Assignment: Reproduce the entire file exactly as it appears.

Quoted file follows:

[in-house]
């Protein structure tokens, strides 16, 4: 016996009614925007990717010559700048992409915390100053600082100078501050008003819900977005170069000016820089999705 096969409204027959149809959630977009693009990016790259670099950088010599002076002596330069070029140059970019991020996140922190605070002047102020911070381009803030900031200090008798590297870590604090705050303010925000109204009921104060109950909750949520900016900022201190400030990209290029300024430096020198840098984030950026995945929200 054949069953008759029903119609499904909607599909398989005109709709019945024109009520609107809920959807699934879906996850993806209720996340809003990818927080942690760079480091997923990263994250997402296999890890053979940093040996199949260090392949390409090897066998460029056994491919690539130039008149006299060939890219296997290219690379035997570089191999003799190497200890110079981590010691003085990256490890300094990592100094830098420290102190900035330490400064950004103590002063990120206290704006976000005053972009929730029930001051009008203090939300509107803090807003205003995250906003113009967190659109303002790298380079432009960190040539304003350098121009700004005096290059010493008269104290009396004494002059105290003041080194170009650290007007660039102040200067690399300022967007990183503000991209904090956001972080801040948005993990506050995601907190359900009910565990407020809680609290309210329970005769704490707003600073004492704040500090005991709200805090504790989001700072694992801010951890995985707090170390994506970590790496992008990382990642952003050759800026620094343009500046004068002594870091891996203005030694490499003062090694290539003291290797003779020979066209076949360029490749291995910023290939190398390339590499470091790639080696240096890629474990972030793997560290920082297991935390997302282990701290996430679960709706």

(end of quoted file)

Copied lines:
[in-house]
């Protein structure tokens, strides 16, 4: 016996009614925007990717010559700048992409915390100053600082100078501050008003819900977005170069000016820089999705 096969409204027959149809959630977009693009990016790259670099950088010599002076002596330069070029140059970019991020996140922190605070002047102020911070381009803030900031200090008798590297870590604090705050303010925000109204009921104060109950909750949520900016900022201190400030990209290029300024430096020198840098984030950026995945929200 054949069953008759029903119609499904909607599909398989005109709709019945024109009520609107809920959807699934879906996850993806209720996340809003990818927080942690760079480091997923990263994250997402296999890890053979940093040996199949260090392949390409090897066998460029056994491919690539130039008149006299060939890219296997290219690379035997570089191999003799190497200890110079981590010691003085990256490890300094990592100094830098420290102190900035330490400064950004103590002063990120206290704006976000005053972009929730029930001051009008203090939300509107803090807003205003995250906003113009967190659109303002790298380079432009960190040539304003350098121009700004005096290059010493008269104290009396004494002059105290003041080194170009650290007007660039102040200067690399300022967007990183503000991209904090956001972080801040948005993990506050995601907190359900009910565990407020809680609290309210329970005769704490707003600073004492704040500090005991709200805090504790989001700072694992801010951890995985707090170390994506970590790496992008990382990642952003050759800026620094343009500046004068002594870091891996203005030694490499003062090694290539003291290797003779020979066209076949360029490749291995910023290939190398390339590499470091790639080696240096890629474990972030793997560290920082297991935390997302282990701290996430679960709706």